Did European’s visit Hawaii two centuries before Captain Cook?

Published on January 20th, 2010 | by Admin


An amateur historian in Hawaiian is trying to prove that Europeans visited Hawaii two centuries before Captain Cook landed in 1778.

Finding evidence of a shipwreck beneath the ocean would finally prove a theory that Rogers, an amateur historian, has been promoting for decades. He thinks a handful of Spanish and Dutch ships visited Hawaii in the centuries before Captain Cook landed there in 1778. Some Europeans came ashore after shipwrecks, like the characters in “The Swiss Family Robinson,” he claims, and eventually integrated into the local society. That early European influence in the 16th and 17th centuries forever changed Hawaiian culture, Rogers says.

“It’s cool — you read ‘Swiss Family Robinson’ and pirate stories, and here it really did happen,” said Rogers, a retired commercial airline pilot. “But nobody else is really paying attention to it.”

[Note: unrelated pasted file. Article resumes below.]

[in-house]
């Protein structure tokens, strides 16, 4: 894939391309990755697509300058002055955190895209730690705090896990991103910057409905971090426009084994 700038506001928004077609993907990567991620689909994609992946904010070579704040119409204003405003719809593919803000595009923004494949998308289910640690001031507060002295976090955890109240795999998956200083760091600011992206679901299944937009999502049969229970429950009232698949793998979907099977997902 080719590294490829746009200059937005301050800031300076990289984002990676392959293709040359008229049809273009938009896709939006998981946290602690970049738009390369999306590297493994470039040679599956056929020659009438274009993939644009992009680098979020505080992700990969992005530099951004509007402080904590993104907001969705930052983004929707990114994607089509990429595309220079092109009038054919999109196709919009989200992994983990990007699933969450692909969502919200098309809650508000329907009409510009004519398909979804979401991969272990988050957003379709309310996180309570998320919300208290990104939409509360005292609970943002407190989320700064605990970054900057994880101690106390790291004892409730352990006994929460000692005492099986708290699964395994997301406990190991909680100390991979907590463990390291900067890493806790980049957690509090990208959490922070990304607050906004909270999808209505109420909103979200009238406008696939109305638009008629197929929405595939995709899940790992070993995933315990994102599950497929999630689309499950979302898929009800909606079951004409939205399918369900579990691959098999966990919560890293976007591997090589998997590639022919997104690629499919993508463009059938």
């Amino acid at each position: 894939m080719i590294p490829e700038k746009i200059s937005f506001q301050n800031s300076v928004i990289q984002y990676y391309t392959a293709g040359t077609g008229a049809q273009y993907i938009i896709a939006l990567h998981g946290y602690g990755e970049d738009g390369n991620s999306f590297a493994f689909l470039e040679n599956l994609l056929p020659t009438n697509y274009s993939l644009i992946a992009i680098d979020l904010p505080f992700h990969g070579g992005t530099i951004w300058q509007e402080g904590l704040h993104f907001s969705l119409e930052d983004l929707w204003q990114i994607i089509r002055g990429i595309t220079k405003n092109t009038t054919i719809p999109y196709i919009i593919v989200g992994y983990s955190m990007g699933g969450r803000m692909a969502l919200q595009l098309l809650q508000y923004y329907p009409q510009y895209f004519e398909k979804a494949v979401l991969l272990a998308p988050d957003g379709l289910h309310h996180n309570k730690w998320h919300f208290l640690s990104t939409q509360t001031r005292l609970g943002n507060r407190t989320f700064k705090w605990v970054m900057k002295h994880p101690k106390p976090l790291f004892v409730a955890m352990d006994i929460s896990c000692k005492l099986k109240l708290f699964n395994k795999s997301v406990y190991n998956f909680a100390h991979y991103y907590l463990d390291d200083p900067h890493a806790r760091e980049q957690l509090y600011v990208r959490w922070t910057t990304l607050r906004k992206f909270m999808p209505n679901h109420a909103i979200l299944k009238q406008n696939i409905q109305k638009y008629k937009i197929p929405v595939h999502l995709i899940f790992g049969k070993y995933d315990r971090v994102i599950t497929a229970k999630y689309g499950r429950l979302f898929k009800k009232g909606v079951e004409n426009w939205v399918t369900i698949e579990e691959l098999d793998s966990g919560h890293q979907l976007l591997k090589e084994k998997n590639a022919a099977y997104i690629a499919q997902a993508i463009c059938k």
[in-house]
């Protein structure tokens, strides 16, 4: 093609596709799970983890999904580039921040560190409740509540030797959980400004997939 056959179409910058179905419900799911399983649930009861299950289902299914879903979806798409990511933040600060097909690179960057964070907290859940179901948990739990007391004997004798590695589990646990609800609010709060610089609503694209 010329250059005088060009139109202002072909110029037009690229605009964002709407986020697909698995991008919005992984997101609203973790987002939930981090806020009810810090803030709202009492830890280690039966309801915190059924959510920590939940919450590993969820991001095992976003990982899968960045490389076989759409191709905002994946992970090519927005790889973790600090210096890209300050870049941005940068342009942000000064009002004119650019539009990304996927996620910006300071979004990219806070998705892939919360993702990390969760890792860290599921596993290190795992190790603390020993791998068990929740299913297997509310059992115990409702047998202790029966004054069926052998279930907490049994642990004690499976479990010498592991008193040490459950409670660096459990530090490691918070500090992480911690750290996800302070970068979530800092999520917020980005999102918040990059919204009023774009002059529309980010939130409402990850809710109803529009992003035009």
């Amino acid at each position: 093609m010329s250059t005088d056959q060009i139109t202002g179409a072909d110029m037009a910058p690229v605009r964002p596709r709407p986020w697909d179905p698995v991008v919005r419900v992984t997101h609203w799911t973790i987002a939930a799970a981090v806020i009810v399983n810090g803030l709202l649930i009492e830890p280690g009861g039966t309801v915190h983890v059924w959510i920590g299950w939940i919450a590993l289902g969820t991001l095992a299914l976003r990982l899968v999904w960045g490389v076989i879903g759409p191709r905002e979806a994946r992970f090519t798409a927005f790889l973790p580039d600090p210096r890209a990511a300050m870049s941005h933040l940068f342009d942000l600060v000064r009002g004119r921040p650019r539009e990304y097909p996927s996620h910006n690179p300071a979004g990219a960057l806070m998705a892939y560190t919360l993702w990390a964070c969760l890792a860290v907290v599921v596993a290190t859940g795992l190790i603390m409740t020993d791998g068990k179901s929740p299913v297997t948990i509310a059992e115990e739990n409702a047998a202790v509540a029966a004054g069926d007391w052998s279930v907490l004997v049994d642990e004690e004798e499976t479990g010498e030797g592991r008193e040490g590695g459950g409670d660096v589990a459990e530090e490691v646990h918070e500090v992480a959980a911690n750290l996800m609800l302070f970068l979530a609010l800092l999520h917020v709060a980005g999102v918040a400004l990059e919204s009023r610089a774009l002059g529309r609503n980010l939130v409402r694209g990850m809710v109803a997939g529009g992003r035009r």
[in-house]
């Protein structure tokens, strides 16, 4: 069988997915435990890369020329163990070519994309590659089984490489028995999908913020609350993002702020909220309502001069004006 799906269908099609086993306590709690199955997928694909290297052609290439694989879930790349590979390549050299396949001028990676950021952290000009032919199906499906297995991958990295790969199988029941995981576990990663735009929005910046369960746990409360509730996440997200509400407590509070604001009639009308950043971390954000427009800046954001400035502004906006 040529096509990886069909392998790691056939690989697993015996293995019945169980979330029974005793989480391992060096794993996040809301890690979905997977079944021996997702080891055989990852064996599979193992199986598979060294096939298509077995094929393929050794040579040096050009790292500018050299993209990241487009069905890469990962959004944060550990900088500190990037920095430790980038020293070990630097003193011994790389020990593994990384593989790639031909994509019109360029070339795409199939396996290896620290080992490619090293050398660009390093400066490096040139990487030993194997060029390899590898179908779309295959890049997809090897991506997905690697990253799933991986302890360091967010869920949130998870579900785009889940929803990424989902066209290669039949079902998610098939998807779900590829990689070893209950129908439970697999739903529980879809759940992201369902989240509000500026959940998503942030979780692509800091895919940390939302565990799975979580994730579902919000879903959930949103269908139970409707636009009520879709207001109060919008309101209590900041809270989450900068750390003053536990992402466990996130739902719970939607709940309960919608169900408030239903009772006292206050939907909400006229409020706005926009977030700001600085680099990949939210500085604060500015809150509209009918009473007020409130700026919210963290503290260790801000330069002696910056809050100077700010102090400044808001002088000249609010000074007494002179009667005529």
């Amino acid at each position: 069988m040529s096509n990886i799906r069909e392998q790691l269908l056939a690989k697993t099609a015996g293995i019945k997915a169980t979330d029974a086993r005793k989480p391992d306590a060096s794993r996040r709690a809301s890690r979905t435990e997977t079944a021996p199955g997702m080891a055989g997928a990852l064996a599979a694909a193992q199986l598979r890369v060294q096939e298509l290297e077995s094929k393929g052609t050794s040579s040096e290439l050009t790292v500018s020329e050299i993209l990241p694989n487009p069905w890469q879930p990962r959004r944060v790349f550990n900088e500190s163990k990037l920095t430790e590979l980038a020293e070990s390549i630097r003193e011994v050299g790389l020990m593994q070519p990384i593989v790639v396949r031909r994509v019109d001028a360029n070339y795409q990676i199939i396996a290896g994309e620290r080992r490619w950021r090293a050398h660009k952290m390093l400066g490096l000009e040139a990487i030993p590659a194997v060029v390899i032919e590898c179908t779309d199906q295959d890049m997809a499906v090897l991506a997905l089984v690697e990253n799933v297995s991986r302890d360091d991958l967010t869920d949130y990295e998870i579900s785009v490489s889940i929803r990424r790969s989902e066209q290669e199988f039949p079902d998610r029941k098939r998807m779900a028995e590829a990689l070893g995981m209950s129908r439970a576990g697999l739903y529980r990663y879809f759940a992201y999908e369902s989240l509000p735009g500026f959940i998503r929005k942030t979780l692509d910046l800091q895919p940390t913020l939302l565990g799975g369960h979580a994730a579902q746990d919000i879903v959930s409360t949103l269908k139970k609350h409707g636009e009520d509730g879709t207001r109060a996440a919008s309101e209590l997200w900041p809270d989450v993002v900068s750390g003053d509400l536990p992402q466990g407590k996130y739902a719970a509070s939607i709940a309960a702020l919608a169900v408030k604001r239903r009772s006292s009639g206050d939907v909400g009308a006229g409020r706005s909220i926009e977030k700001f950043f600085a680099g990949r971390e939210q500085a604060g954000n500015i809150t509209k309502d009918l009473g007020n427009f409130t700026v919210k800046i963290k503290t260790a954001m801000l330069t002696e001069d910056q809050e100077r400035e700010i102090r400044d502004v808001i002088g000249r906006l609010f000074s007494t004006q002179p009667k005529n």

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2 Responses to Did European’s visit Hawaii two centuries before Captain Cook?

  1. Kevin Lende says:

    That is interesting. I had always heard that the Spanish knew of Hawaii from their voyages to the Phillipines. I have a print of a painting by Herb Kane that shows a Spanish Galleon sailing near The Big Island. The Galleon is more primative than any of Cook’s ships.


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